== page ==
While its exact location is unknown, many historians believe it took place on Kingstanding Hill in Berkshire. The Vikings seized the ground at the top of the ridge and divided their troops into two contingents.
The Saxons’ scouts reported this to Alfred and Ethelred, who copied the formation. Alfred led one contingent and Ethelred the other. Both sides created walls of shields to protect their troops as they advanced.
The battle raged throughout the day. At one point, it was feared Alfred’s contingent was going to be overwhelmed, but Ethelred led his men in an uphill charge that surprised the Vikings. After fierce fighting, the Saxons were victorious. Alfred and Ethelred became national heroes.
Sadly, Ethelred died three months later, leaving Alfred to succeed him as King of Wessex. While the Saxon forces had won the battle, they had yet to win the war.
King Alfred and the cakes
Alfred was a great leader and continued to fight against the Vikings. When the Viking leader, King Guthrum, launched a surprise attack on King Alfred’s base at Chippenham on 6th January 878, he and a small group of soldiers were forced to flee into the rugged Somerset Levels. He knew the area well from his childhood and a period of guerrilla warfare followed.
Alfred and his army lived in the coastal plains and marshes. They struck the Vikings when they could and then disappeared back into the wilderness again.
They depended on local people for shelter and food while fighting the stealth war. Legend has it that while hiding at the home of a peasant woman, Alfred was asked to keep an eye on her cakes, or small loafs of bread, which were baking by an open fire. However, he was distracted as he planned the next phase of the war and let the cakes burn – a serious matter for a family without money. He was scolded by the woman for not watching them properly!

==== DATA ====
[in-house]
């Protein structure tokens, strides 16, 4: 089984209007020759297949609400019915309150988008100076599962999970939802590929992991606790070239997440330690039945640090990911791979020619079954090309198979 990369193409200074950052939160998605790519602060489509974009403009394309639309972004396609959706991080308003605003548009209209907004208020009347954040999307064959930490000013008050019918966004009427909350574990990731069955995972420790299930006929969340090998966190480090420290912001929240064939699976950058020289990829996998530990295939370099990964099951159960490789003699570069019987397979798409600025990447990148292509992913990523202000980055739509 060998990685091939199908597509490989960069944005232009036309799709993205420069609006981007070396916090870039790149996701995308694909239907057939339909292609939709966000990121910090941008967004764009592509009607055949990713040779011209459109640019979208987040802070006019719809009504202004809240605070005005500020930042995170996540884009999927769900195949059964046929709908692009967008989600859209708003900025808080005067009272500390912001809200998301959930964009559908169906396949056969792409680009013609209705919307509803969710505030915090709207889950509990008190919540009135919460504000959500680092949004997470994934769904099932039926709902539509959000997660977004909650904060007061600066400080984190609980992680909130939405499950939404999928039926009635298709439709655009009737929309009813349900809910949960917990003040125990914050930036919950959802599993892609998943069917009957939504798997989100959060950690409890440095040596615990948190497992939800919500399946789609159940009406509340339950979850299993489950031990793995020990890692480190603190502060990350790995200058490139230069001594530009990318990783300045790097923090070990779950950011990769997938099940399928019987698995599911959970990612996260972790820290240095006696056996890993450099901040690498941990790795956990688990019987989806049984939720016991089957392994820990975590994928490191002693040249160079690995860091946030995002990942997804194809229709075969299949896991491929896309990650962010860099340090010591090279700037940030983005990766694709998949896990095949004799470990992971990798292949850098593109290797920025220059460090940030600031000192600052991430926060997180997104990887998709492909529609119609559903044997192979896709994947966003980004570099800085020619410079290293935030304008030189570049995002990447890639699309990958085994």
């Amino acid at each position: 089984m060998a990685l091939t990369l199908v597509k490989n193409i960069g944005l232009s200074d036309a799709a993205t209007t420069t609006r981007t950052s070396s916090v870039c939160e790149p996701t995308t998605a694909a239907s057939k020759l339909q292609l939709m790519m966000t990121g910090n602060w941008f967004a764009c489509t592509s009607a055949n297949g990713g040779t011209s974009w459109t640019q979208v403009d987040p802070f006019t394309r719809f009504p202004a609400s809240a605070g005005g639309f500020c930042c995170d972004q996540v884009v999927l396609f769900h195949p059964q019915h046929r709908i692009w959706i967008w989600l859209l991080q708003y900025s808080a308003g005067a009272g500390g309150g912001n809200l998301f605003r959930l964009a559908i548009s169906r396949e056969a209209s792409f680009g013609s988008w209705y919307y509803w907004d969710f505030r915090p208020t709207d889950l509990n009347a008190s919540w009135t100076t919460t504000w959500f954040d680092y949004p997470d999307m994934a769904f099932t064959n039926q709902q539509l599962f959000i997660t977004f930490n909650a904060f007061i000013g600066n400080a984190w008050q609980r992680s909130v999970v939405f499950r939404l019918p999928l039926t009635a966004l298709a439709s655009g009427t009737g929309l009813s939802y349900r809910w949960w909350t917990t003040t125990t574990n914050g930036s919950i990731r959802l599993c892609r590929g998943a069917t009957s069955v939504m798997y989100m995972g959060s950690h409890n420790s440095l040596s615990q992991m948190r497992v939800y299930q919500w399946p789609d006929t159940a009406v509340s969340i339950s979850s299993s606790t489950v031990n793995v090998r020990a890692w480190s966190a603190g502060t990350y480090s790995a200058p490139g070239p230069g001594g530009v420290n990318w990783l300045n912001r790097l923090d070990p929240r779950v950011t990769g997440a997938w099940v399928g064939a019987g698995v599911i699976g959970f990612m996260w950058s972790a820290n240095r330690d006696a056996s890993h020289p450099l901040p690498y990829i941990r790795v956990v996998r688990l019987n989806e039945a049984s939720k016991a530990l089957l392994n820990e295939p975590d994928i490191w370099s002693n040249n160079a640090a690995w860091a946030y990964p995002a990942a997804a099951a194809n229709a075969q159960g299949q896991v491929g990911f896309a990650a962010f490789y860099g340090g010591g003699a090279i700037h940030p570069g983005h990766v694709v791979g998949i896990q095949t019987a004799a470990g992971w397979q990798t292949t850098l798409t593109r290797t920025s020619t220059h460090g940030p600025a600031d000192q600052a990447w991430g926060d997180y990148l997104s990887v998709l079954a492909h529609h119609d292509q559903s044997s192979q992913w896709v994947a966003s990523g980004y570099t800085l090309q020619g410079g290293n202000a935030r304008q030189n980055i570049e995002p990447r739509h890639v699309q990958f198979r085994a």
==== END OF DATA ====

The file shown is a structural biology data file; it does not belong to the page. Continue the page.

When did Alfred become King of England?
King Alfred built a fortress on the site of an Iron Age fort at Athelney and connected it to the settlement of East Lynn. After gathering a 3,000-strong army from West Hampshire, Somerset and Wiltshire, they forged new weapons.
The Saxon army attacked King Guthrum’s Viking army in May 878 at Edington. A ferocious battle, most of the Danish troops were killed. The survivors fled and Guthrum finally surrendered.
The Danish king, a pagan, agreed to be baptised as a Christian along with 30 of his soldiers on 15th June 878 at Aller village in Somerset. The event was known as the Peace of Wedmore.
The Saxon king became known as Alfred the Great in recognition of his military skills and also because he had united the previously fragmented English kingdoms and made peace with most of the Danes.
A report in the Anglo-Saxon Chronicle said all the English people then acknowledged Alfred as their king, apart from those still under Danish rule in the North and East. Today, he is generally recognised by historians as the first King of England. He reigned until his death on 26th October 899. The true tale of King Alfred shows how a meeting can significantly change the course of history. Without his victory over the Vikings, Britain might have been a very different place today.